AUNG SAN SUU KYI remains a very popular figure in Burma, even if its international image has been blurred by its inability to defend the Muslim minority of the Rohingya, victims of army abuses in 2016 and 2017, qualified as "genocide" by Washington.
The ASEAN Special Envoy (Association of Nations of Southeast Asia) for Burma, mandated to find an exit from the crisis, was not allowed to meet her during her most recent visit, end June.
The ruling army, it defends its project to organize elections in the summer of 2023. The United States has already rejected this "simulacrum" of elections which can be "neither free nor just under the current conditions ", According to Secretary of State, Antony Blinken.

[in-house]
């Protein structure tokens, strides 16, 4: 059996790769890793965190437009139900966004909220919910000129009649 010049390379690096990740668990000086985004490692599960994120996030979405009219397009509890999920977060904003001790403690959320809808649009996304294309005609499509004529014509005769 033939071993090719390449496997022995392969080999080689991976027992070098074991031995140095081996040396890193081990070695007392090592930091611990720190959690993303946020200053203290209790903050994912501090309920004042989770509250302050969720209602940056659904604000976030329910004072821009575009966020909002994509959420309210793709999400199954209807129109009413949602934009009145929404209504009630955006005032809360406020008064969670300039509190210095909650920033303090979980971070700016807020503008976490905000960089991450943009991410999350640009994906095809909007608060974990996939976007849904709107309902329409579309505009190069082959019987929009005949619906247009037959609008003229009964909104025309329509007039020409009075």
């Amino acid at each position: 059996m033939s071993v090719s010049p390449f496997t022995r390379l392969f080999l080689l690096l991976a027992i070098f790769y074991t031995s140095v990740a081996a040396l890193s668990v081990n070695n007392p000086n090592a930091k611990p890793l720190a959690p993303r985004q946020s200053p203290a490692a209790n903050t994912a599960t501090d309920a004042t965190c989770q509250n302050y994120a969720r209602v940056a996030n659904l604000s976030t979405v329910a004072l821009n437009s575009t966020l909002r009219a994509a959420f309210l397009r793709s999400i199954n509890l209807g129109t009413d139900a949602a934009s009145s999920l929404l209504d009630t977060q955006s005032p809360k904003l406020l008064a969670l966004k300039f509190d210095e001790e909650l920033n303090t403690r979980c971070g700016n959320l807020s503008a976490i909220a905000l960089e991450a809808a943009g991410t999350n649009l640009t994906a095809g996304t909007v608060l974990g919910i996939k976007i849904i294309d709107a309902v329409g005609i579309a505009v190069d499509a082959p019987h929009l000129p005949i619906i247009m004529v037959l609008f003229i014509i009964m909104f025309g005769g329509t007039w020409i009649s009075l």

The junta, increasingly isolated on the international scene, took power by force under the pretext of alleged fraud in the previous year, overwhelmingly won by the party of Aung San Suu Kyi, ending a decade of democratic transition.
The putsch plunged the country into chaos. Nearly 2,100 civilians were killed by the security forces and more than 15,000 orders, according to a local NGO.
UN envoy tells Myanmar military to halt executions, end violence .
Noeleen Heyzer held direct talks with army chief, but was unable to meet jailed civilian leader Aung San Suu Kyi.The military seized power in February 2021, hours before the country’s new parliament was due to sit, detaining elected leader Aung San Suu Kyi and members of her civilian government.